Dogs threaten rare white heron


Two ko­tuku – white herons or great white egrets, have been pho­tographed at the Manawatu Es­tu­ary.

With only an es­ti­mated 150-200 white heron liv­ing in New Zealand, hav­ing a pair of these rare and grace­ful birds at the lo­cal es­tu­ary is re­garded as some­thing spe­cial.

How­ever, con­cerns have been raised that un­re­strained dogs – both lo­cal and vis­it­ing the area – are be­ing al­lowed to run across the mud flats and sand­spits where birds feed, roost and rest, chas­ing af­ter them, and fre­quently caus­ing them to take flight.

It is im­por­tant to note that these birds, com­monly known as shore­line flock birds, are ba­si­cally wad­ing and sea birds that don’t seek shel­ter in trees. This makes them par­tic­u­larly vul­ner­a­ble to ha­rass­ment.

The only pro­tec­tion af­forded from dogs is the Horowhenua District Coun­cil’s Dog Con­trol Pol­icy, 2015 which re­quires dogs to be un­der con­trol, and pro­hibits dogs from the bird sanc­tu­ary area. This pol­icy, which is in keep­ing with the Wildlife Pro­tec­tion Act 1953, is not be­ing ad­hered to and is fre­quently com­pletely ig­nored by dog own­ers. The wel­fare of es­tu­ary birds is a key fo­cus for the Manawatu Es­tu­ary Trust. Everyone who en­joys ac­cess to the es­tu­ary’s unique and bio­di­verse her­itage needs to be aware of their guardian­ship re­sponsi- bil­i­ties. The Trust en­cour­ages all dog own­ers to keep their dogs on a leash when near the mud­flats and sand­spits to en­sure the area re­mains a safe haven for the many species that live or visit there.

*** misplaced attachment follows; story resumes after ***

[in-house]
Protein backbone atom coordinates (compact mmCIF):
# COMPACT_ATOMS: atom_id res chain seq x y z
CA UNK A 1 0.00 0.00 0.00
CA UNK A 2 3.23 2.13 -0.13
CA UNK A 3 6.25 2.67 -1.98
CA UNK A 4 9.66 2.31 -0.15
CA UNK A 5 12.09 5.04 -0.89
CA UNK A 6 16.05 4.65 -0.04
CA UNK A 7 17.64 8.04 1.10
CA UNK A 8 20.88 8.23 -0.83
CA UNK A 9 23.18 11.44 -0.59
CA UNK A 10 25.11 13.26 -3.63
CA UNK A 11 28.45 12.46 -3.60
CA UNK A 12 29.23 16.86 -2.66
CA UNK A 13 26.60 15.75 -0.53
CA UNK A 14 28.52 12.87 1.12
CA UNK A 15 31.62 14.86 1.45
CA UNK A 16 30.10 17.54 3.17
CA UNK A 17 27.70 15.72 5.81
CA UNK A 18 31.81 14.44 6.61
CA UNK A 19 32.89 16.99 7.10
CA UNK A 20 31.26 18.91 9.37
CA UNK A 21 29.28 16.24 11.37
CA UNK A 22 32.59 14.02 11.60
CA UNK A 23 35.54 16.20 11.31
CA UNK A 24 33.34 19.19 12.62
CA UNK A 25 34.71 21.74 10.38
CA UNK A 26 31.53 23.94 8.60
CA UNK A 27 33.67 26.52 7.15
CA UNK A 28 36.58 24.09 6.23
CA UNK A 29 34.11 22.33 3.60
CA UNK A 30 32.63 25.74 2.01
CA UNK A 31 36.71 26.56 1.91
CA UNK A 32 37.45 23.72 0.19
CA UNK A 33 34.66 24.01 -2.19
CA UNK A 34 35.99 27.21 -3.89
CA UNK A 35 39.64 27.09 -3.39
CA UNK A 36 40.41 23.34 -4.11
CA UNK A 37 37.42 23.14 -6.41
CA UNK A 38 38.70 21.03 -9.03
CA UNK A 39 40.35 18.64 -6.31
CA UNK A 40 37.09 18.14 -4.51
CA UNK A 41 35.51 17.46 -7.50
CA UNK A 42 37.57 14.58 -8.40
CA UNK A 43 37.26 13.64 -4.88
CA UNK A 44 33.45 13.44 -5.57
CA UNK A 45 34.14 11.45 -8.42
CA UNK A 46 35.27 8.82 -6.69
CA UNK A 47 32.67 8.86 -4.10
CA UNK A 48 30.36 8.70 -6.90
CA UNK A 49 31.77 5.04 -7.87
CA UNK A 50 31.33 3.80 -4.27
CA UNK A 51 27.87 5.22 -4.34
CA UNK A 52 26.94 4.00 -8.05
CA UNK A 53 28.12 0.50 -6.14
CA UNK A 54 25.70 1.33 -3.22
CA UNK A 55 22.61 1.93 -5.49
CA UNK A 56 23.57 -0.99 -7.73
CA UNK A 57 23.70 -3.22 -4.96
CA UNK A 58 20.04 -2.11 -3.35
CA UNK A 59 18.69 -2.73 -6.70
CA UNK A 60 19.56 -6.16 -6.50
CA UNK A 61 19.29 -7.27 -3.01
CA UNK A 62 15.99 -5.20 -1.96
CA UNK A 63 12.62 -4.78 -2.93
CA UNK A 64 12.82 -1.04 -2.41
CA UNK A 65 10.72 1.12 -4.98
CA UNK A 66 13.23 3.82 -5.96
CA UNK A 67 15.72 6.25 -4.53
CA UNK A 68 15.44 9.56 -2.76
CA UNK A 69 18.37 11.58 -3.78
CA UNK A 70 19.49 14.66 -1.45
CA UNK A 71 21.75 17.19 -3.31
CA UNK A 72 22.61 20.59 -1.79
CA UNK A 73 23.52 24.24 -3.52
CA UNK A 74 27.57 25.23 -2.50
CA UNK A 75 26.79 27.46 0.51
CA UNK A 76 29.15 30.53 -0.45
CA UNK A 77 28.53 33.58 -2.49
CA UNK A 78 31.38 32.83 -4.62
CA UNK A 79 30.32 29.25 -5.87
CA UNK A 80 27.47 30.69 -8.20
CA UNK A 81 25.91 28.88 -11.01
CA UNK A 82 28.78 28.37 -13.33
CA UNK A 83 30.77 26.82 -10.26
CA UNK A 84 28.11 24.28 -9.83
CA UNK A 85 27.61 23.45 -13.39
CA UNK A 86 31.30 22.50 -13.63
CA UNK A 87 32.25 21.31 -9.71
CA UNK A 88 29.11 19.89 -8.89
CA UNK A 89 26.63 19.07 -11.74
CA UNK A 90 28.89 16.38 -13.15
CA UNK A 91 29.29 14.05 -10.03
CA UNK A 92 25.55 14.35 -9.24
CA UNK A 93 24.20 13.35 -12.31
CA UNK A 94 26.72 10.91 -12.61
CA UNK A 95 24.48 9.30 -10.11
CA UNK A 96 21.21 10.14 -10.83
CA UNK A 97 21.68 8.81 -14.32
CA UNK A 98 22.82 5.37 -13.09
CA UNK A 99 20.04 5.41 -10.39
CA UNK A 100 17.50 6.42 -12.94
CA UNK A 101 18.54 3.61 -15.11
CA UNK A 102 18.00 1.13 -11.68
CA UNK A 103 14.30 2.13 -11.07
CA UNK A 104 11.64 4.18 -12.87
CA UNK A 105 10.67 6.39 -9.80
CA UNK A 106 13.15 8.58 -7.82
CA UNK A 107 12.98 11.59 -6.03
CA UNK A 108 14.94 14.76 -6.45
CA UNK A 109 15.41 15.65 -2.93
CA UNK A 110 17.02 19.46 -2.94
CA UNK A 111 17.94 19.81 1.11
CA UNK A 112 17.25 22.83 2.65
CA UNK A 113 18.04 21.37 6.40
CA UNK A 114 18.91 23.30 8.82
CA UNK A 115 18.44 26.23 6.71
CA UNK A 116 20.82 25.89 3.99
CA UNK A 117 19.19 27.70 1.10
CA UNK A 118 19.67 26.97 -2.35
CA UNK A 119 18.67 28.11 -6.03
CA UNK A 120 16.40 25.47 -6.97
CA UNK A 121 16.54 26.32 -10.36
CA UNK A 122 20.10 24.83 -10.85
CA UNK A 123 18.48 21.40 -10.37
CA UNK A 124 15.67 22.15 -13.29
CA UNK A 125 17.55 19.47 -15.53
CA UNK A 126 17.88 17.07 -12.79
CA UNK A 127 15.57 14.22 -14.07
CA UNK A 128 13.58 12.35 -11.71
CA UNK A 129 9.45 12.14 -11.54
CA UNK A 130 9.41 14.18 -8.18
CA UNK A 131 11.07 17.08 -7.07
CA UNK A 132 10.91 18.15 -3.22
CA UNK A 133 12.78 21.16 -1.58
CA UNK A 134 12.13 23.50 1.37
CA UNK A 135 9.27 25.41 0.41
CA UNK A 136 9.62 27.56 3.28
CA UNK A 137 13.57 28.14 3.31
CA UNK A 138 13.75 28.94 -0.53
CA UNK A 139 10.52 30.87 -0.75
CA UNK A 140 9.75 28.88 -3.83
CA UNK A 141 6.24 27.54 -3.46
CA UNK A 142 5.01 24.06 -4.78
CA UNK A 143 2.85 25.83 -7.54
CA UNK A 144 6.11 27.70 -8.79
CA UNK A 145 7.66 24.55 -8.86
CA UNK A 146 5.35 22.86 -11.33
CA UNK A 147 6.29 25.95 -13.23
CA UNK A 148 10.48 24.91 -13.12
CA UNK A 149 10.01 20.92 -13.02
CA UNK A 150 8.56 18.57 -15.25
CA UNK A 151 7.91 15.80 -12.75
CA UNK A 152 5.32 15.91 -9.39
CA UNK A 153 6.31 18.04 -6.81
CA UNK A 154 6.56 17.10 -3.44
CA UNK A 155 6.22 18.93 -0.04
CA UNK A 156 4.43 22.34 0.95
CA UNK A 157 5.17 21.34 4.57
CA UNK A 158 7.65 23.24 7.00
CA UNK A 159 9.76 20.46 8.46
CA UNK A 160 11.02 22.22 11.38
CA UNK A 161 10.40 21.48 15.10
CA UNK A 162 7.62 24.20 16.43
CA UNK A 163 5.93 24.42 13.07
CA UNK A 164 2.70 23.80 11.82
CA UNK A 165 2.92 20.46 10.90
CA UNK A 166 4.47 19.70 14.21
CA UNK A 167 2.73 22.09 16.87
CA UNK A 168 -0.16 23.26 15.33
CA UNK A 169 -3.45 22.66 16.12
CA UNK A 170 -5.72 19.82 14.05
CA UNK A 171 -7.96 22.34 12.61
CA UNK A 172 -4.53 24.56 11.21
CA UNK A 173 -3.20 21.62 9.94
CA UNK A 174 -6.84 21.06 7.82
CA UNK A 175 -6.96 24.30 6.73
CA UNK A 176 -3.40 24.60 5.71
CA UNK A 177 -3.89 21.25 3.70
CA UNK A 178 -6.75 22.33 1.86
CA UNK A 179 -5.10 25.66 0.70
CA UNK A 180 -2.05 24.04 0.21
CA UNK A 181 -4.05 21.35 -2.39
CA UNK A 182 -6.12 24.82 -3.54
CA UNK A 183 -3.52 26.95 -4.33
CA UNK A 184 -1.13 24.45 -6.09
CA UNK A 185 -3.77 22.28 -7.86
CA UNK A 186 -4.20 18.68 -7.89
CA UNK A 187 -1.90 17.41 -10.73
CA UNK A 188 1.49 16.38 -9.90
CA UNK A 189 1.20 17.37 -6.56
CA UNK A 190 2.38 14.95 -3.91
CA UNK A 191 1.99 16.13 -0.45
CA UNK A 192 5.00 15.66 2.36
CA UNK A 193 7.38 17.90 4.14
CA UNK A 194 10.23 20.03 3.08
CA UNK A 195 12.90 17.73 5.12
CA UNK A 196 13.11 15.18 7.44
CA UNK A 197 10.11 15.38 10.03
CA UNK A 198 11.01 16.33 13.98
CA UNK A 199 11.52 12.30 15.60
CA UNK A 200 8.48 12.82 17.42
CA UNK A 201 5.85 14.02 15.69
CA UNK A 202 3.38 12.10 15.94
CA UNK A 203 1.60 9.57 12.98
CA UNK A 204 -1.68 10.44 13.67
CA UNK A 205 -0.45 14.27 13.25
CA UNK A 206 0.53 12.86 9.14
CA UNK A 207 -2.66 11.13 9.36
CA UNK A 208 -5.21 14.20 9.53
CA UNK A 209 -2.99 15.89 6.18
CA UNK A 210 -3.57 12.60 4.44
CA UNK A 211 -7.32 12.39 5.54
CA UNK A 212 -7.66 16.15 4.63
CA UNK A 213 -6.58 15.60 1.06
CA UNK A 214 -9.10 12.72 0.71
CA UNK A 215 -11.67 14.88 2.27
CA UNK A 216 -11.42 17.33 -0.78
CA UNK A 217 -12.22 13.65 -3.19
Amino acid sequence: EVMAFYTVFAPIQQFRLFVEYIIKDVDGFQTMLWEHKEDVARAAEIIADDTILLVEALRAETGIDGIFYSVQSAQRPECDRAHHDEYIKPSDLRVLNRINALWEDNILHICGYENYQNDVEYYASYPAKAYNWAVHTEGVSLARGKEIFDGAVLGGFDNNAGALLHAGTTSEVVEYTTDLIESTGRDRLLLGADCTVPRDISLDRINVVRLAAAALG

The Manawatu Es­tu­ary is a wet­land of in­ter­na­tional im­por­tance un­der the Ram­sar Con­ven­tion, giv­ing sanc­tu­ary to sev­eral bird species, both mi­gra­tory and per­ma­nent. The spring equinox in Oc­to­ber will see num­bers of mi­gra­tory birds re­turn to spend the fol­low­ing five months rest­ing, feed­ing and re­gain­ing body weight to pre­pare for their sea­sonal re­turn flight to breed­ing grounds be­yond the Arc­tic Cir­cle. The es­tu­ary’s statu­tory man­agers, the Depart­ment of Con­ser­va­tion, Hori­zons Re­gional Coun­cil and Horowhenua District Coun­cil, to­gether with the trust, work along­side a num­ber of other in­ter­ested groups, within a frame­work for the preser­va­tion of this spe­cial nat­u­ral her­itage area.


One of a pair of ko­tuku or white herons in flight over mud­flats at the Manawatu Es­tu­ary.

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